The tamandua was brought to the reserve by the Environmental Police, who rescued it from a house where it was being kept as a pet.
Pro-Bosque reports that although there is traffic in baby tamanduas for the pet trade they are not as common as bird, monkey and reptile species, possibly due to the potent smell of their urine, specific dietary requirements and the destructive behaviour of some individuals.
This particular individual arrived at the reserve in good condition and was released quickly into the Ecuadorian dry forest where it nimbly climbed up the nearest tree.
Tamanduas have distinctive features due to the combination of their anteater ancestry (they are in the same family as the Giant Anteater and the Silky Anteater) and their arboreal lifestyle, with the tubular snout and sticky tongue of their cousins but the long limbs and prehensile tail of a primate.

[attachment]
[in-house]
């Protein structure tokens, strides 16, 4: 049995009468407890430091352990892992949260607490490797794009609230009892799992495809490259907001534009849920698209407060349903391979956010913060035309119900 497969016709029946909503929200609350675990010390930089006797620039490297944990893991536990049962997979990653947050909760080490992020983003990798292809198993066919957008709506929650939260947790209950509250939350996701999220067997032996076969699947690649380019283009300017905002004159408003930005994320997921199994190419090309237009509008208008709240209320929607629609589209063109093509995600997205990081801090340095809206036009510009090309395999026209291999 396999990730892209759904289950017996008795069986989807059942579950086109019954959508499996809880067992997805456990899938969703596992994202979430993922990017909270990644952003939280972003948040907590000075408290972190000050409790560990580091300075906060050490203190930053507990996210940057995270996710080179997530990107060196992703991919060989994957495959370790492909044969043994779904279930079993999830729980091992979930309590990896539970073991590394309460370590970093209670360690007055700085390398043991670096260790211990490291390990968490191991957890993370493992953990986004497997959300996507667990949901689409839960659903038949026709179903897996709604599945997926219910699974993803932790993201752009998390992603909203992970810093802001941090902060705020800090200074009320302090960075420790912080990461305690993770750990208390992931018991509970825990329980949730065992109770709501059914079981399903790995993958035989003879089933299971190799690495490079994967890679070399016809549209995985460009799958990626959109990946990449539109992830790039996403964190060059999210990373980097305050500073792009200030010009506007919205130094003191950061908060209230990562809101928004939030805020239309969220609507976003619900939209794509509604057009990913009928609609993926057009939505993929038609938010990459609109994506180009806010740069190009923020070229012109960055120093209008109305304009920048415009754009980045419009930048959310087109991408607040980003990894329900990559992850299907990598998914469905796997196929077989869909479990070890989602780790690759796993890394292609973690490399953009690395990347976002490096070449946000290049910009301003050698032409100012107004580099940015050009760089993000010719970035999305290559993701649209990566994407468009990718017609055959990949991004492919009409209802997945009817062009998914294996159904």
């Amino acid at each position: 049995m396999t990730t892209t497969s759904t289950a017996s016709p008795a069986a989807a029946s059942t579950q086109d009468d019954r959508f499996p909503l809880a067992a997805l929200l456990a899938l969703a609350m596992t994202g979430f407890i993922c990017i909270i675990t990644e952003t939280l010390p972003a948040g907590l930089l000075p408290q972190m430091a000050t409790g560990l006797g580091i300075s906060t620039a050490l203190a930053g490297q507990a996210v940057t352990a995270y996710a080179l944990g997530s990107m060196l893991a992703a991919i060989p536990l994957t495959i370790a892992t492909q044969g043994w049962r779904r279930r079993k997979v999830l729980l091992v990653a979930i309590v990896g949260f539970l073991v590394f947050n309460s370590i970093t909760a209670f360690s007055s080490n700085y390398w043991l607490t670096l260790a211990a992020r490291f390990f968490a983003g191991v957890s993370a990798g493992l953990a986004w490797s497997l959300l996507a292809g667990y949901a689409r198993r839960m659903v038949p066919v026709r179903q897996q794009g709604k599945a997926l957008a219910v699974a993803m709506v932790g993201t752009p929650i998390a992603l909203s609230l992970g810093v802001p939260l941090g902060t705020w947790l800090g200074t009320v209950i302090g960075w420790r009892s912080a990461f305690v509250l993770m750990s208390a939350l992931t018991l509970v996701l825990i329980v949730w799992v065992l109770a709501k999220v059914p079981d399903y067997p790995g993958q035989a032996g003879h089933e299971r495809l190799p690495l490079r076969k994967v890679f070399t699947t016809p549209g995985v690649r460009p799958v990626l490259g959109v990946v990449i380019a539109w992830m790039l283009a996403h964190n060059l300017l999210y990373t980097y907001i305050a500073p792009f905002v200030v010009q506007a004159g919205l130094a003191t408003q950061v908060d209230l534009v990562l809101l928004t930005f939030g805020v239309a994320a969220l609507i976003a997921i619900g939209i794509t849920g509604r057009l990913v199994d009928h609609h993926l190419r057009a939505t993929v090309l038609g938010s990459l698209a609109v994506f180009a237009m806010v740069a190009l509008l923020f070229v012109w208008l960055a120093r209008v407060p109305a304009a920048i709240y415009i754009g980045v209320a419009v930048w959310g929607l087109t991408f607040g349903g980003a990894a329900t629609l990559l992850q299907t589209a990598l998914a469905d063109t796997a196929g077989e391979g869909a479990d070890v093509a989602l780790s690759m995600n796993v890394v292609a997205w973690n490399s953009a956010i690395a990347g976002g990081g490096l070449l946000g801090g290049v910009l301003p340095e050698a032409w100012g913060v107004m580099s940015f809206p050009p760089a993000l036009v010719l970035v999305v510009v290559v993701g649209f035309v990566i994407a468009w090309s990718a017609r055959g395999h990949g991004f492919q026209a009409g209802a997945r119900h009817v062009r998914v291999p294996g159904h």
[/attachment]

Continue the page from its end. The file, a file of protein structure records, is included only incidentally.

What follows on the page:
Although it is not considered endangered by the IUCN, there is a reduced population in Ecuador due to the local belief that they attack domestic dogs. Tamanduas are not known to be aggressive so it is unlikely that there is much truth to this belief, although when cornered they will rise up onto their rear legs and swipe with their strong arms and long claws like a boxer. Curiously this boxing behaviour is also part of their courtship ritual.
As their ant and termite prey can be found abundantly in all types of forest, the tamandua can be found in a wide range of arboreal habitats.
To help the efforts to release rescued animals and protect their Ecuadorian Dry Forest habitat you can donate to the Keepers of the Wild project, as WLT funds ranger Armando in Cerro Blanco Protected Forest.